Sound design is often the unsung hero of video games. But when developers get it right, primal instincts are triggered, helping immerse players in the action. Below, the brains behind the soundscapes of five of this year's biggest releases discuss their art in exclusive interviews with the BBC:
Skulking through the corridors of Alien: Isolation's derelict space station you strain to pick out the footsteps of the 9ft-creature hunting you from the creaks and ominous throbs of the surrounding walls and air ducts.
In the distance you think you make out a reptilian "croak".
A glimpse of the motion tracker confirms you're not alone, prompting you to hide inside a cabinet - but the door's slam is too loud and your own intake of breath threatens to give you away as the now unmistakable thud of beast approaches.
Playing the spin-off of Ridley Scott's 1979 movie is a fraught experience.
"We went for a sense of realism, but at the same time all the sounds had to have an emotional context to them," says Byron Bullock, the title's sound designer.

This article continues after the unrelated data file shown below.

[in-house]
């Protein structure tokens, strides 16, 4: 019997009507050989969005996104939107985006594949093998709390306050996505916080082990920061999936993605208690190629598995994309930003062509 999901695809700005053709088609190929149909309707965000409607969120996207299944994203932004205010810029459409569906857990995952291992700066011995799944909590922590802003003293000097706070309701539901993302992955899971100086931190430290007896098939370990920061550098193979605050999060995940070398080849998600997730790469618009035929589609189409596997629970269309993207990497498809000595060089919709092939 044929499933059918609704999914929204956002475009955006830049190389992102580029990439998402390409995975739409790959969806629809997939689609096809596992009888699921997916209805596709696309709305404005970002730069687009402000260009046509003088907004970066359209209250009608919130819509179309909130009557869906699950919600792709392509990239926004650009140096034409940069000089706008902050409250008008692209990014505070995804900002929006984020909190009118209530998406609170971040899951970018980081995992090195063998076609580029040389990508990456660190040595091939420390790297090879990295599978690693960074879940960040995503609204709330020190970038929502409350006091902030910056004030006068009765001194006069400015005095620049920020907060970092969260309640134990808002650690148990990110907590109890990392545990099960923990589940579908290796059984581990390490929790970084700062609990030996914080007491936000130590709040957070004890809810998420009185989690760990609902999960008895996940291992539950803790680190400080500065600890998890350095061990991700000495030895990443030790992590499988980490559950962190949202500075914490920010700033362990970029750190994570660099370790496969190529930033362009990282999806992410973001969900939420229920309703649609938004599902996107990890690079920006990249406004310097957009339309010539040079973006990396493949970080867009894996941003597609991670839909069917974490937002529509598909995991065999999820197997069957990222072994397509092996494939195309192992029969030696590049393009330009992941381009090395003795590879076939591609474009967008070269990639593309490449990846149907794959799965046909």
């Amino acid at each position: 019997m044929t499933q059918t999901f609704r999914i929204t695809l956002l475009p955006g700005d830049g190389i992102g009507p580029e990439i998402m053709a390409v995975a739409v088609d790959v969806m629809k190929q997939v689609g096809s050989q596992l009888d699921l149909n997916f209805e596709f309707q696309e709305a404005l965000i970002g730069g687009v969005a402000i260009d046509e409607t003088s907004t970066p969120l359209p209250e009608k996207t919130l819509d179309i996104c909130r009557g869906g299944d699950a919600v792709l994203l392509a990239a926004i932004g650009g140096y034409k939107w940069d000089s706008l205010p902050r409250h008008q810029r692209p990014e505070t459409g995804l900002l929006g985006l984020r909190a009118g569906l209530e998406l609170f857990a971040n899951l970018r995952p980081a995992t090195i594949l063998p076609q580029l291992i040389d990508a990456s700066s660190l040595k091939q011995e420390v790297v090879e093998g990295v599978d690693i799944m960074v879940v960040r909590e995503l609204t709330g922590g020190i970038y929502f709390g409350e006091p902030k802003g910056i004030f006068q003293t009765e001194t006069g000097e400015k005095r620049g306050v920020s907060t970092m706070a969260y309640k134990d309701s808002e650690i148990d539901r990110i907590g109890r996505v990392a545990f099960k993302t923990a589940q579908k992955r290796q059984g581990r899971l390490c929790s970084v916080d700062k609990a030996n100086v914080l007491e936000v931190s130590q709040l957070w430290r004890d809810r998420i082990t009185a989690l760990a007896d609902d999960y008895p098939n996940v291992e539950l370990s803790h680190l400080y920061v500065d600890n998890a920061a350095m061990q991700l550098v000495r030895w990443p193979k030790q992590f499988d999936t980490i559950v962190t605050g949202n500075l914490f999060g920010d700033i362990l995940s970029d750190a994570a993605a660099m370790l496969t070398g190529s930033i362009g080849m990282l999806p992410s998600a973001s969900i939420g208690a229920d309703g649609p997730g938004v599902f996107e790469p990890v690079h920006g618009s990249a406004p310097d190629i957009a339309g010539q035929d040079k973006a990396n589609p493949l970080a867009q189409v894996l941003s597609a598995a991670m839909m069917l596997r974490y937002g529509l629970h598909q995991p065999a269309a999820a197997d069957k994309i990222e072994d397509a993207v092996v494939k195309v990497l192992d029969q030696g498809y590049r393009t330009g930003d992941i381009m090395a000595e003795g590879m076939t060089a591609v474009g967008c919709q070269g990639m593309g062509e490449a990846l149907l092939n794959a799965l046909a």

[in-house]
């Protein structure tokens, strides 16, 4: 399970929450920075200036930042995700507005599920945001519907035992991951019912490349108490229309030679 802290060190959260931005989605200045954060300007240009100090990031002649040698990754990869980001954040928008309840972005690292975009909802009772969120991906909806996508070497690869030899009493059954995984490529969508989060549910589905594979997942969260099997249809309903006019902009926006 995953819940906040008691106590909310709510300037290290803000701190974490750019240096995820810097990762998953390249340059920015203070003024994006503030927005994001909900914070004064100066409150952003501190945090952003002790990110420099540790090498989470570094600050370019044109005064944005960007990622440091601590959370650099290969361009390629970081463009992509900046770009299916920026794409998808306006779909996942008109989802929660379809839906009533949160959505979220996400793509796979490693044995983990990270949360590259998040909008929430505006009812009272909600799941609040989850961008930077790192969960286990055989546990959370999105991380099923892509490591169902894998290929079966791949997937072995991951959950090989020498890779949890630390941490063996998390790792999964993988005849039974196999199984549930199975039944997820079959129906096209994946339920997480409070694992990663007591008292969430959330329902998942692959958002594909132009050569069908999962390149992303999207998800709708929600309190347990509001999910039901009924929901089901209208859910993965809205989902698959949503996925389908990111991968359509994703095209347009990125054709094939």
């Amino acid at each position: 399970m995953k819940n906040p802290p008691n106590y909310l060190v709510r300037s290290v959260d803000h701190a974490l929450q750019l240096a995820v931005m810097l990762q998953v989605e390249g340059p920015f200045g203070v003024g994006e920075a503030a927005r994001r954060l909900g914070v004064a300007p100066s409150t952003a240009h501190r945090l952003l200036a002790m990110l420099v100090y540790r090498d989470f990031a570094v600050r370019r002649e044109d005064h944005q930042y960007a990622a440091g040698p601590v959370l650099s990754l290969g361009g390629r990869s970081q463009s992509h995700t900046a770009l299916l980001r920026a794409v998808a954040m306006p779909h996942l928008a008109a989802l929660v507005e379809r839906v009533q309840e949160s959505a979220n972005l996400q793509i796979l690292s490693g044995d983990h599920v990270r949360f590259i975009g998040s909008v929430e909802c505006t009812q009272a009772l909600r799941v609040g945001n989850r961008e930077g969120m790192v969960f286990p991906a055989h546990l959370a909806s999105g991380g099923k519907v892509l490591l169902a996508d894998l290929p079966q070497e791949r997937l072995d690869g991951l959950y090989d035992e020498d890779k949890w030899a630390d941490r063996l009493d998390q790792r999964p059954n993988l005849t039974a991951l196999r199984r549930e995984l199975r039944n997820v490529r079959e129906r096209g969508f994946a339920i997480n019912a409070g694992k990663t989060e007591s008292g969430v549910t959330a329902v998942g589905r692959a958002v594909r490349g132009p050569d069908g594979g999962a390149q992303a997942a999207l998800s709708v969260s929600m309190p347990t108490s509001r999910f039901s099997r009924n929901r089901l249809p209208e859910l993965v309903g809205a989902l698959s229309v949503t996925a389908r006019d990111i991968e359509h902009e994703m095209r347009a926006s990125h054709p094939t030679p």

"We want the player to feel scared. Things like the motion tracker, for example, as soon as you hear that beep it puts you on edge.
"It's almost like a heartbeat to it - it gets faster and faster and higher in pitch. That can make you feel anxious."
Another sci-fi titan, George Lucas once said that "sound is half" the movie-going experience, adding that it's "where you get the most bang for your buck".
But while film-makers have the luxury of knowing what's going to happen next, sound in games is a more complicated affair.